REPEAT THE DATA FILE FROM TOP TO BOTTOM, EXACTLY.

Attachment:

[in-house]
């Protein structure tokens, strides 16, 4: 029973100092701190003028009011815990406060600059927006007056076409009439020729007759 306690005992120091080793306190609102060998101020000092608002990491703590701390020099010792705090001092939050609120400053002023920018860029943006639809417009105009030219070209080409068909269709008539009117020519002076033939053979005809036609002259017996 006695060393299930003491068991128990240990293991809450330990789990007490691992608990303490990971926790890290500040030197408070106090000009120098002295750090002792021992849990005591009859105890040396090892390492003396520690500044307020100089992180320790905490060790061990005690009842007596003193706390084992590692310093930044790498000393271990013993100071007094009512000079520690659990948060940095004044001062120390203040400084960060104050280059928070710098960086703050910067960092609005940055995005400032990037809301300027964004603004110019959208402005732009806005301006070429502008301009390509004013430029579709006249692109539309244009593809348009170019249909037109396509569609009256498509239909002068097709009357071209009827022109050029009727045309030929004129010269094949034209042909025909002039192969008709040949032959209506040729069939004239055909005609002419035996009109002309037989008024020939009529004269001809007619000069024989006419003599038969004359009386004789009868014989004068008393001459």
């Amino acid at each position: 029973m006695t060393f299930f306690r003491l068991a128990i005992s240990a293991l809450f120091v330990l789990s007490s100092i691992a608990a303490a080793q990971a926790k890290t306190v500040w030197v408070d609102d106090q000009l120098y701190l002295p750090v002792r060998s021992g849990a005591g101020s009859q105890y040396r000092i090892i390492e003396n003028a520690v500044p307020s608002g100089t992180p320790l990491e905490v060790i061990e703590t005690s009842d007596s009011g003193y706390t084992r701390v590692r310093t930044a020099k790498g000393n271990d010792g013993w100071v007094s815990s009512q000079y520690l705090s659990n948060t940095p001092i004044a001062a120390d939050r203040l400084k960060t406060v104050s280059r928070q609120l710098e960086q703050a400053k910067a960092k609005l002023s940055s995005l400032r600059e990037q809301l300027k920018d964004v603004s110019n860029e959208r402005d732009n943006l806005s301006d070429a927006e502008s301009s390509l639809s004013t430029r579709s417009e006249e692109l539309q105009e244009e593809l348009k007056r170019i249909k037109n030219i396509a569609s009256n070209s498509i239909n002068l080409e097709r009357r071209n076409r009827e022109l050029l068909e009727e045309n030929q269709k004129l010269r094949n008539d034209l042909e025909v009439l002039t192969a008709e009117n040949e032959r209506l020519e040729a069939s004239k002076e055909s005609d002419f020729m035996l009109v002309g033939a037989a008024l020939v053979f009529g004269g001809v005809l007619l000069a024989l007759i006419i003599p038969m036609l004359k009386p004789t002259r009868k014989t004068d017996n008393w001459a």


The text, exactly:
[in-house]
């Protein structure tokens, strides 16, 4: 029973100092701190003028009011815990406060600059927006007056076409009439020729007759 306690005992120091080793306190609102060998101020000092608002990491703590701390020099010792705090001092939050609120400053002023920018860029943006639809417009105009030219070209080409068909269709008539009117020519002076033939053979005809036609002259017996 006695060393299930003491068991128990240990293991809450330990789990007490691992608990303490990971926790890290500040030197408070106090000009120098002295750090002792021992849990005591009859105890040396090892390492003396520690500044307020100089992180320790905490060790061990005690009842007596003193706390084992590692310093930044790498000393271990013993100071007094009512000079520690659990948060940095004044001062120390203040400084960060104050280059928070710098960086703050910067960092609005940055995005400032990037809301300027964004603004110019959208402005732009806005301006070429502008301009390509004013430029579709006249692109539309244009593809348009170019249909037109396509569609009256498509239909002068097709009357071209009827022109050029009727045309030929004129010269094949034209042909025909002039192969008709040949032959209506040729069939004239055909005609002419035996009109002309037989008024020939009529004269001809007619000069024989006419003599038969004359009386004789009868014989004068008393001459």
């Amino acid at each position: 029973m006695t060393f299930f306690r003491l068991a128990i005992s240990a293991l809450f120091v330990l789990s007490s100092i691992a608990a303490a080793q990971a926790k890290t306190v500040w030197v408070d609102d106090q000009l120098y701190l002295p750090v002792r060998s021992g849990a005591g101020s009859q105890y040396r000092i090892i390492e003396n003028a520690v500044p307020s608002g100089t992180p320790l990491e905490v060790i061990e703590t005690s009842d007596s009011g003193y706390t084992r701390v590692r310093t930044a020099k790498g000393n271990d010792g013993w100071v007094s815990s009512q000079y520690l705090s659990n948060t940095p001092i004044a001062a120390d939050r203040l400084k960060t406060v104050s280059r928070q609120l710098e960086q703050a400053k910067a960092k609005l002023s940055s995005l400032r600059e990037q809301l300027k920018d964004v603004s110019n860029e959208r402005d732009n943006l806005s301006d070429a927006e502008s301009s390509l639809s004013t430029r579709s417009e006249e692109l539309q105009e244009e593809l348009k007056r170019i249909k037109n030219i396509a569609s009256n070209s498509i239909n002068l080409e097709r009357r071209n076409r009827e022109l050029l068909e009727e045309n030929q269709k004129l010269r094949n008539d034209l042909e025909v009439l002039t192969a008709e009117n040949e032959r209506l020519e040729a069939s004239k002076e055909s005609d002419f020729m035996l009109v002309g033939a037989a008024l020939v053979f009529g004269g001809v005809l007619l000069a024989l007759i006419i003599p038969m036609l004359k009386p004789t002259r009868k014989t004068d017996n008393w001459a």